I also don't see how both Intel and AMD are irrelevant on the mobile side, cause they're both still in your laptops, ultra books, Chromebooks, etc. Android and iPads is where they aren't. Sure, everyone has some kind of Android or iOS phone, but not so much Android tablets or iPads.

    Most still rock some kind of cheap PC laptop. Especially when you can get them for a lower price than many Android tablets or iPads.
  • eek2121 - Saturday, July 27, 2019 - link

    You can always benefit from more cores, especially if clock speed isn't sacrificed. Right now just browsing the internet and having a few background apps open I have 229 processes and over 3000 threads. I get occasional small spikes on every core + smt from those processes/threads. The system is smooth and responsive. Usually the guys saying that 16 core CPUs (or 8 core for that matter) the the same guys running quad core CPUs, SATA drives, and low end GPUs.
  • LogitechFan - Saturday, July 27, 2019 - link

    Yeah, because we all know that browsing on something with fewer than 16 cores is a fucking nightmare!
  • jospoortvliet - Saturday, July 27, 2019 - link

    Maybe not and 16 might be overkill for browsing but websites get heavier and browsers are building multithreaded browser engines - Firefox is halfway there and the rest will follow.
  • azfacea - Saturday, July 27, 2019 - link

    it depends on what you are browsing. saying browser does nt need 16 cores is like saying .net programs dont need 16 cores. what does javascript have to do with core count
  • bobhumplick - Friday, July 26, 2019 - link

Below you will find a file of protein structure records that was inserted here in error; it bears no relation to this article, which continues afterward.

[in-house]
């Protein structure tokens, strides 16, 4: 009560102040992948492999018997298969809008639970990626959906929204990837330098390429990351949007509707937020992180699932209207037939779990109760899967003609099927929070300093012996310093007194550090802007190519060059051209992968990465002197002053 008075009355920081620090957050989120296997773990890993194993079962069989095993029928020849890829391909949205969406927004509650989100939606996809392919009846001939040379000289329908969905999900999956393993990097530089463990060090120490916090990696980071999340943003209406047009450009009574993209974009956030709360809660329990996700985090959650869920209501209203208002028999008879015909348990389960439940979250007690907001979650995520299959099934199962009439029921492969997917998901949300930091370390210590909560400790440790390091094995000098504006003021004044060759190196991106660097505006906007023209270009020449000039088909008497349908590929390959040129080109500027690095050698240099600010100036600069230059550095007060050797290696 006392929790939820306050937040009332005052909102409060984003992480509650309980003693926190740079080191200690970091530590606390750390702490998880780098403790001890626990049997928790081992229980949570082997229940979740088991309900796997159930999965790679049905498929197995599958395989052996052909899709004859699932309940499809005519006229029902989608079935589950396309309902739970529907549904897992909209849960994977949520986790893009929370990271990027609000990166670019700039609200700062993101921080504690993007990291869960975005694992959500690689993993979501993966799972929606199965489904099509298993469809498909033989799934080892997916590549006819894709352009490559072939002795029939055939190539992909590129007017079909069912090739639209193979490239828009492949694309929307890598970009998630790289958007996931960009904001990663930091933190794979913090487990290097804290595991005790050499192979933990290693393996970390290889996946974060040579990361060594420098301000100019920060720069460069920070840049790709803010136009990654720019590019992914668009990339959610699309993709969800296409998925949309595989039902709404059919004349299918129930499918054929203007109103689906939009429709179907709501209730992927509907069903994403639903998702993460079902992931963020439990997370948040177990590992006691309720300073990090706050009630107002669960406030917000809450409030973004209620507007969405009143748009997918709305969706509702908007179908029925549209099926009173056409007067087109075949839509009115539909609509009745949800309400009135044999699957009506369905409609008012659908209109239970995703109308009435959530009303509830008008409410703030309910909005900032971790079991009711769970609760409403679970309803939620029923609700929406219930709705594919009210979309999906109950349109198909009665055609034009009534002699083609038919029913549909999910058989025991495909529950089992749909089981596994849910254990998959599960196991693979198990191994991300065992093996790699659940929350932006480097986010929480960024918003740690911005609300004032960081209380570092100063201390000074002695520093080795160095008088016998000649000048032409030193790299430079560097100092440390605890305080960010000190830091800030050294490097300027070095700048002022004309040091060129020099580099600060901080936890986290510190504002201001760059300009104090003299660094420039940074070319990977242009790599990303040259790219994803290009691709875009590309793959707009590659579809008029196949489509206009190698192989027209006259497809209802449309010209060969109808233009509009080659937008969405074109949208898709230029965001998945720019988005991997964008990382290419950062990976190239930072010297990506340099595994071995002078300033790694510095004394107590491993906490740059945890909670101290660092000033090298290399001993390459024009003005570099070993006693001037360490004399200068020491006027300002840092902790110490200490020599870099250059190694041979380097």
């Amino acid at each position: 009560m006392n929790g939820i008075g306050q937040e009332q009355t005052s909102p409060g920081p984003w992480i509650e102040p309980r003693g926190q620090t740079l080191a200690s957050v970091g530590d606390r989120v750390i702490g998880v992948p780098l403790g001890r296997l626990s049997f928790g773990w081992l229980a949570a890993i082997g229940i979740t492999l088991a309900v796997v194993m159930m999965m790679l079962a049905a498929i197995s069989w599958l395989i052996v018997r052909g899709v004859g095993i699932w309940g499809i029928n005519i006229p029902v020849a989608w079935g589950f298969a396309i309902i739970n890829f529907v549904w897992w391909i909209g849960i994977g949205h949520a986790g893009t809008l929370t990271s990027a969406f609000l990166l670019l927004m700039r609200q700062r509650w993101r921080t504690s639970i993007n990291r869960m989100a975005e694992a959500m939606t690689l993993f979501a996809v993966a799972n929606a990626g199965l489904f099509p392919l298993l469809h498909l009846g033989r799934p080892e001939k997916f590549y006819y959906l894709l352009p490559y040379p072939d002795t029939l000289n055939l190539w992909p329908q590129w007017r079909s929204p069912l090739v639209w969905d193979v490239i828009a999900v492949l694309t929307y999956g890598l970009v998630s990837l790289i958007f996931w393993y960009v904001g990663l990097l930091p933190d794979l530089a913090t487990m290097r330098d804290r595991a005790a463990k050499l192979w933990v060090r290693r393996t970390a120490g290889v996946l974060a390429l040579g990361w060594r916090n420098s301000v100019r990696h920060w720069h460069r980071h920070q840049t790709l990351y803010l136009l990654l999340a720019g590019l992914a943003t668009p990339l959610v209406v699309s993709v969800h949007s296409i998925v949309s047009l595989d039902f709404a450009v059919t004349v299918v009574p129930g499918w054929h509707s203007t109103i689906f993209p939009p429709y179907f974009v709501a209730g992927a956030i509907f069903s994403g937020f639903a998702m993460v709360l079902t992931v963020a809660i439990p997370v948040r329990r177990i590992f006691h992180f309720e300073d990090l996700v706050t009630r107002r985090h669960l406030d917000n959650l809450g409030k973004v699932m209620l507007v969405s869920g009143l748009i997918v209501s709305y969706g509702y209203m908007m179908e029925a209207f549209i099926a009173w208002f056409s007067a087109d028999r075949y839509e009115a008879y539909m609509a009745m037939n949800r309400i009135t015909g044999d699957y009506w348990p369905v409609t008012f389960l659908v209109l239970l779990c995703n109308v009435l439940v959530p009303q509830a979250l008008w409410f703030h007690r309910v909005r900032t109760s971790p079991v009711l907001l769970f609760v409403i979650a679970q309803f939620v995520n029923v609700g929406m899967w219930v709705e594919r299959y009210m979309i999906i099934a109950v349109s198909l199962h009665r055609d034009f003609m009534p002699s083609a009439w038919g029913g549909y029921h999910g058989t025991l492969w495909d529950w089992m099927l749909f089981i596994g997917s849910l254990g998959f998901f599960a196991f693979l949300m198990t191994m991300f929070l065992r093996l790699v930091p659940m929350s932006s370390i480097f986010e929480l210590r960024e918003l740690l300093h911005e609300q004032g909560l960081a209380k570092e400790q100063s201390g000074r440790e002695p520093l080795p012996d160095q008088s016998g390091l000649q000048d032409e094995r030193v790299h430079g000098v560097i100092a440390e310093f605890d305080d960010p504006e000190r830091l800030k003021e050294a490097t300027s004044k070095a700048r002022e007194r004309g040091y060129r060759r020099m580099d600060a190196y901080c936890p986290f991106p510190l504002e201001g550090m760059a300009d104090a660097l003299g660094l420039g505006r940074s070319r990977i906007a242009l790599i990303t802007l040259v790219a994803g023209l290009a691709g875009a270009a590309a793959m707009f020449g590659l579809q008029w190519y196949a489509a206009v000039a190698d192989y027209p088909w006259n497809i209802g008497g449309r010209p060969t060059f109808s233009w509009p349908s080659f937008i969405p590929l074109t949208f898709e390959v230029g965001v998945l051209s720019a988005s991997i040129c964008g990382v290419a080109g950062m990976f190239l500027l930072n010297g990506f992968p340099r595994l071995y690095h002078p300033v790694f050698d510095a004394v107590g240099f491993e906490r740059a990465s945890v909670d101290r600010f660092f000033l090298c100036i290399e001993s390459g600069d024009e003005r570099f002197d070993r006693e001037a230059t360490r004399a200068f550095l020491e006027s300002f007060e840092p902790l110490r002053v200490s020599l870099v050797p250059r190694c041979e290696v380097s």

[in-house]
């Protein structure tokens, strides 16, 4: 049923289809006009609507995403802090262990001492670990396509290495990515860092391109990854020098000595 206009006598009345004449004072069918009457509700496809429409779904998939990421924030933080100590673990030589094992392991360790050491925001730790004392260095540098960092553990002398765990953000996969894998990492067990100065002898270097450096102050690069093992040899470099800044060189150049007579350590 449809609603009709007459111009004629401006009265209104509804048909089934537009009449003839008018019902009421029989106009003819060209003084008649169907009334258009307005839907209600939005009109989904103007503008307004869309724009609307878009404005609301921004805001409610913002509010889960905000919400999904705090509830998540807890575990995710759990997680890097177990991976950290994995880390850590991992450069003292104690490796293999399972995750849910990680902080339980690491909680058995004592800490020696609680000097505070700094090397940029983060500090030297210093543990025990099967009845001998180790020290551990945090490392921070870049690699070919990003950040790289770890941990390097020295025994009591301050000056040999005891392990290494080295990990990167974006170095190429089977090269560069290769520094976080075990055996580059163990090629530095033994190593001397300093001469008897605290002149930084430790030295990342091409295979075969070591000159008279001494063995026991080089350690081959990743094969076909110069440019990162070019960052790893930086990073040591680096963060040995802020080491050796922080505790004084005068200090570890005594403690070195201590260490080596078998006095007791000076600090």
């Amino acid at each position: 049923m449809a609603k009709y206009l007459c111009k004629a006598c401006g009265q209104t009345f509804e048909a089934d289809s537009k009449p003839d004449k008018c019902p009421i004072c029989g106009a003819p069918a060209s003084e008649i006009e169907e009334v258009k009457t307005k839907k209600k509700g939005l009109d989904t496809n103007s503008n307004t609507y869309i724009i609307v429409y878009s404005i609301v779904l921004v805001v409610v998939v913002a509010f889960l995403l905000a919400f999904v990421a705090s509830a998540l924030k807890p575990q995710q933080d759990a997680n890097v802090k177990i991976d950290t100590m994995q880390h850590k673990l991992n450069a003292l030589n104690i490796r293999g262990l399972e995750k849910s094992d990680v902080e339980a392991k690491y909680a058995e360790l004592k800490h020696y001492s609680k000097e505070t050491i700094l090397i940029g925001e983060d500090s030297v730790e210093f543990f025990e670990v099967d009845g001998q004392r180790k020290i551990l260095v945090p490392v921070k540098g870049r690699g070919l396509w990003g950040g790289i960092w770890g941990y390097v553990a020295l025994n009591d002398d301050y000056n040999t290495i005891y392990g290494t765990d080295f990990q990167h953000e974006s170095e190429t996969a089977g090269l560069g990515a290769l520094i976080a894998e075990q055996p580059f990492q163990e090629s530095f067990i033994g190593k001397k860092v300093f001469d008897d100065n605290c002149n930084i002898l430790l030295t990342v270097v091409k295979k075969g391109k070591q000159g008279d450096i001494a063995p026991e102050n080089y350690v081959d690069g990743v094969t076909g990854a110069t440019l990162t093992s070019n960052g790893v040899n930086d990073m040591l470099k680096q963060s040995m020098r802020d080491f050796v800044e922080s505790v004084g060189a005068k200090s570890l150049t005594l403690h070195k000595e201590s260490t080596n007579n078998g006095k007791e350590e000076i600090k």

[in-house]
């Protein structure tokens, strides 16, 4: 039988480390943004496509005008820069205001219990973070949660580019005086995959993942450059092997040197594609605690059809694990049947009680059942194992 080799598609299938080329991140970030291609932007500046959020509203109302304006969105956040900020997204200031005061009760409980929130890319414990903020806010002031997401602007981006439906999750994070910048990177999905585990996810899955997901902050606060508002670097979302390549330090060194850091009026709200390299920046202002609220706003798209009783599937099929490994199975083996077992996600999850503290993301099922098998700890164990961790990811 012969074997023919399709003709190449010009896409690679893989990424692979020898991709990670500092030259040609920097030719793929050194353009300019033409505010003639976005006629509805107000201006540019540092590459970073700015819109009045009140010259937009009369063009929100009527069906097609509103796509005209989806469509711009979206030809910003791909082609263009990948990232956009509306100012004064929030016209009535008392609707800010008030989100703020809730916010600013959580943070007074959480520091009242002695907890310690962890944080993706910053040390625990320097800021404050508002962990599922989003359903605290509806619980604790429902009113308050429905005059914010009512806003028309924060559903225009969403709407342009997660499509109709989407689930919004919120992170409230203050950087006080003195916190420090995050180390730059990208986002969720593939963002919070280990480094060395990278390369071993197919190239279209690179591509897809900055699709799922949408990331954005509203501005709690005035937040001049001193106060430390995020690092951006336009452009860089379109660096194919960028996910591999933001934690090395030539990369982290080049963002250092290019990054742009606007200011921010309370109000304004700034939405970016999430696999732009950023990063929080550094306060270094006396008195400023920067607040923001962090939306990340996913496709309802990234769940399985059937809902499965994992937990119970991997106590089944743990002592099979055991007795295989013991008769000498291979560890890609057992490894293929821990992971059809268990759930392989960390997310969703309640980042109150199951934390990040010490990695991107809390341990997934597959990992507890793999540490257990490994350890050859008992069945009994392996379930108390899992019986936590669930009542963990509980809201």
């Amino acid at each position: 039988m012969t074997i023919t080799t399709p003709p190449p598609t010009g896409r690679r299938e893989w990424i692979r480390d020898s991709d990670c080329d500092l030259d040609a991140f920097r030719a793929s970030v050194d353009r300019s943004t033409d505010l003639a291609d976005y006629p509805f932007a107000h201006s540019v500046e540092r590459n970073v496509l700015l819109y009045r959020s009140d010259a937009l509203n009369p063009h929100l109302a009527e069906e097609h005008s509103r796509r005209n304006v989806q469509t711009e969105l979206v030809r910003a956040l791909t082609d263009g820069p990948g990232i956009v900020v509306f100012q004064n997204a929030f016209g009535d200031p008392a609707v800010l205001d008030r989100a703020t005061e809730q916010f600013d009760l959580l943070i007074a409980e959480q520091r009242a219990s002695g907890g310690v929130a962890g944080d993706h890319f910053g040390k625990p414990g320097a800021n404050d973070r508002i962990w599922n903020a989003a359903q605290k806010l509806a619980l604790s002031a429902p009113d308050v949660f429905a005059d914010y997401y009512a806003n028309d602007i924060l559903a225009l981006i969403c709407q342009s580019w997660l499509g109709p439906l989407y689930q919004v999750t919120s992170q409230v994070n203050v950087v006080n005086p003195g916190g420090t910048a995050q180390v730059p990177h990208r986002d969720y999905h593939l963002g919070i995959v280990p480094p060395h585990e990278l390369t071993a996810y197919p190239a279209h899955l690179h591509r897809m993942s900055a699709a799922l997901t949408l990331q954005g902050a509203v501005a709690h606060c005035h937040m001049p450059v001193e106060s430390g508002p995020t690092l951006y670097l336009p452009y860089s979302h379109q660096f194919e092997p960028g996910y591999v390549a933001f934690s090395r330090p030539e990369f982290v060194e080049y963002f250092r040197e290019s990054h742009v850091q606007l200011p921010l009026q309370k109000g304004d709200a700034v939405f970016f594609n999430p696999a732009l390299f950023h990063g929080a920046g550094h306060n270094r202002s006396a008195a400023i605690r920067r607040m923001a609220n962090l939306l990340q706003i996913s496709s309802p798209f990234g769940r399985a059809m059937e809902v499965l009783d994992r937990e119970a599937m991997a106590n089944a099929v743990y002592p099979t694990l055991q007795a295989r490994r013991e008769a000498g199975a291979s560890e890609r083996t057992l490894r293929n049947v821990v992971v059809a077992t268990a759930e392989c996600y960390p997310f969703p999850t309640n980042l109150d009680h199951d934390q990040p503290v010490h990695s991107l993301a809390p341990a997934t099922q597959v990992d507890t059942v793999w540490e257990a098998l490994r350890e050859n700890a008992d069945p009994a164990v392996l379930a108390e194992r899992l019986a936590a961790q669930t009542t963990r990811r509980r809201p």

those are going to be a big step up from previous mainstream chips for mutlithreaded work. but its disappointing that a chip as old as a 8700k or even a 7700k has the same single thread performance when either chip is clocked to its max. ill declare victory for amd when an intel and amd chip, both clocked at their max, and the amd chip wins in both. but right now they really are pulling ahead. but you have to realize its not just because they are doing so well but mostly because intel are sidetracked. amd fully expected to launch these chips and be just behind intel. and if intel had gotten sunnycove and 10nm out they would have been.
  • eek2121 - Saturday, July 27, 2019 - link

    We haven't seen benchmarks from the 3950X yet, and AMD has AGESA issues to sort out. You will also note that coffee lake was Intel's last big hurrah. The 9900k simply features 2 additional cores and a higher single core boost. No IPC increase. Intel has hit a wall. Note that I'm not a fanboy at all, simply acknowledging the truth. I also take issue with Intel (and now AMD to a certain extent) are lying about TDP.
  • jospoortvliet - Saturday, July 27, 2019 - link

    You just read an article where intel claims a 18% IPC increase in their latest chips. They are not yet for desktop and don’t clock well, granted, but see at what speeds the first 14nm chips hit the market and see what they do now. Then you know where 10nm is going.

    Amd and TSMC will have to ramp up clock speeds on their 7nm quick. I expect a refresh next year with better clocks, I hope at least 500mhz on top of what the current chips promise-but-do-not-deliver... otherwise intel might come back quick.